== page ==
By Anita Snow.
PHOENIX (AP) — Much of the American West has been blasted with sweltering heat this week as a high pressure dome combines with the worst drought in modern history to launch temperatures into the triple digits, toppling records even before the official start of summer.
Record daily highs were seen this week in parts of Arizona, California, New Mexico, Montana, Wyoming and Utah. Phoenix, which is baking in some of the U.S. West’s hottest weather, hit a record-breaking 118 degrees (48 Celsius) Thursday and was expected to reach 116 degrees (46 Celsius) Friday and Saturday.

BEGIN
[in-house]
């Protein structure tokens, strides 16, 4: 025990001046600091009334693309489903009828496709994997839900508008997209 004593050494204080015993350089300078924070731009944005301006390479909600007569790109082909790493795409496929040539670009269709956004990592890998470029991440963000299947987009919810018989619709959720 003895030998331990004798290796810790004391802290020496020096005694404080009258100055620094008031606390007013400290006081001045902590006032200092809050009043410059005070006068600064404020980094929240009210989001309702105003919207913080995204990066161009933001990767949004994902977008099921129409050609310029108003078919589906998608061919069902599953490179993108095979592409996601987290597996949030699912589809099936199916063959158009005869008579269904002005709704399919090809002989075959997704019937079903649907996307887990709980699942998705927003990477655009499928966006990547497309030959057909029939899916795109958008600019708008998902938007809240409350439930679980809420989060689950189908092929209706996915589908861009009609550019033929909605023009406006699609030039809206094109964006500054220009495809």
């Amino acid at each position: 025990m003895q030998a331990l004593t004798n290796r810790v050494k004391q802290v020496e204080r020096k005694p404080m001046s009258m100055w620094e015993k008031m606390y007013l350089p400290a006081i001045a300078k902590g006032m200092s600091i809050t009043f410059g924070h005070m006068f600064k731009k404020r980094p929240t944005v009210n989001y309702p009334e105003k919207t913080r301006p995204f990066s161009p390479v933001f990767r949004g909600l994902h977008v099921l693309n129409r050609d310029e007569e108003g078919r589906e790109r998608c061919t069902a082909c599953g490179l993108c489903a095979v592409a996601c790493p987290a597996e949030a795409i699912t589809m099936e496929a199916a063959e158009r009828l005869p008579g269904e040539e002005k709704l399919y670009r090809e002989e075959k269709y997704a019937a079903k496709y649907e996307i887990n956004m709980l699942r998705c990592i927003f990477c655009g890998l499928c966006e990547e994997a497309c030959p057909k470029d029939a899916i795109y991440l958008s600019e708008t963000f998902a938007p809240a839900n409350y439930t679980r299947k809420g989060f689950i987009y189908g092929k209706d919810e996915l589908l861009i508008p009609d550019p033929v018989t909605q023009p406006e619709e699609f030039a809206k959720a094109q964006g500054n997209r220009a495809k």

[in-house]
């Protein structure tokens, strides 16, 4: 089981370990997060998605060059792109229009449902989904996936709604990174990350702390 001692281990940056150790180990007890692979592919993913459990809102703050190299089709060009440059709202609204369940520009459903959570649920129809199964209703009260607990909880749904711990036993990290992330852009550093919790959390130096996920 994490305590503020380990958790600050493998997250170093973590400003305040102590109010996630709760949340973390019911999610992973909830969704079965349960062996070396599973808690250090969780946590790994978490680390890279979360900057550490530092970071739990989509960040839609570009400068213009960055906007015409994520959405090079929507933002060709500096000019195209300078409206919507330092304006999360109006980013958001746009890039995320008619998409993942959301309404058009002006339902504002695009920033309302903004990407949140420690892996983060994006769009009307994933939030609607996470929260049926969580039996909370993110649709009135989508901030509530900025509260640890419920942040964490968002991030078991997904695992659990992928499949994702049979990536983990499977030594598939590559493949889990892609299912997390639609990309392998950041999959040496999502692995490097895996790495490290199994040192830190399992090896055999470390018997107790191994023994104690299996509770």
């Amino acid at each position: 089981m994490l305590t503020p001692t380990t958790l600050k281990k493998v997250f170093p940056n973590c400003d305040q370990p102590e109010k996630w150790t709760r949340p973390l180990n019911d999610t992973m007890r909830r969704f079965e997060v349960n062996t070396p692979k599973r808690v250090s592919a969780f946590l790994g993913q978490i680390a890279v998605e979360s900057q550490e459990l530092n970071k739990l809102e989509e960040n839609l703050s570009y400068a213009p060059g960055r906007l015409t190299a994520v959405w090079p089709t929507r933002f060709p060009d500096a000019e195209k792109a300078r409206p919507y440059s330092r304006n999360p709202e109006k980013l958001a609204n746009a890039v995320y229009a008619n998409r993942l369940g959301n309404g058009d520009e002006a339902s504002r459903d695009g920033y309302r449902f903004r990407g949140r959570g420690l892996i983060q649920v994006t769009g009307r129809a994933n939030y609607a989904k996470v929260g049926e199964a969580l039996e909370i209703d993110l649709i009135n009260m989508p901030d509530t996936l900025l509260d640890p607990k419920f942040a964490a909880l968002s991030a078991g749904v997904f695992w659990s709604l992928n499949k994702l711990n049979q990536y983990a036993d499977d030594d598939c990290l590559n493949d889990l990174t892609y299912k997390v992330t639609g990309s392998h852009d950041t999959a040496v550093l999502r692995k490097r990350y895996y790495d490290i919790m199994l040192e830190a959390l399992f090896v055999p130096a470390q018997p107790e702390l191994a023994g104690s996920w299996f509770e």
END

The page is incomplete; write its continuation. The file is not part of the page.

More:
“Very dangerous record breaking heat should continue today across the deserts with well above normal highs,” the National Weather Service’s Phoenix staff wrote on Facebook. “A very good day to stay indoors.”
WHY IS THE AMERICAN WEST SO HOT THIS WEEK?
The heat comes from a high pressure system over the West, a buckle in the jet stream winds that move across the U.S. and vast swaths of soil sucked dry by a historic drought, said Marvin Percha, a senior meteorologist for the agency in Phoenix.
He and other scientists say the heat wave is unusual because it arrived earlier and is staying longer than in most years.
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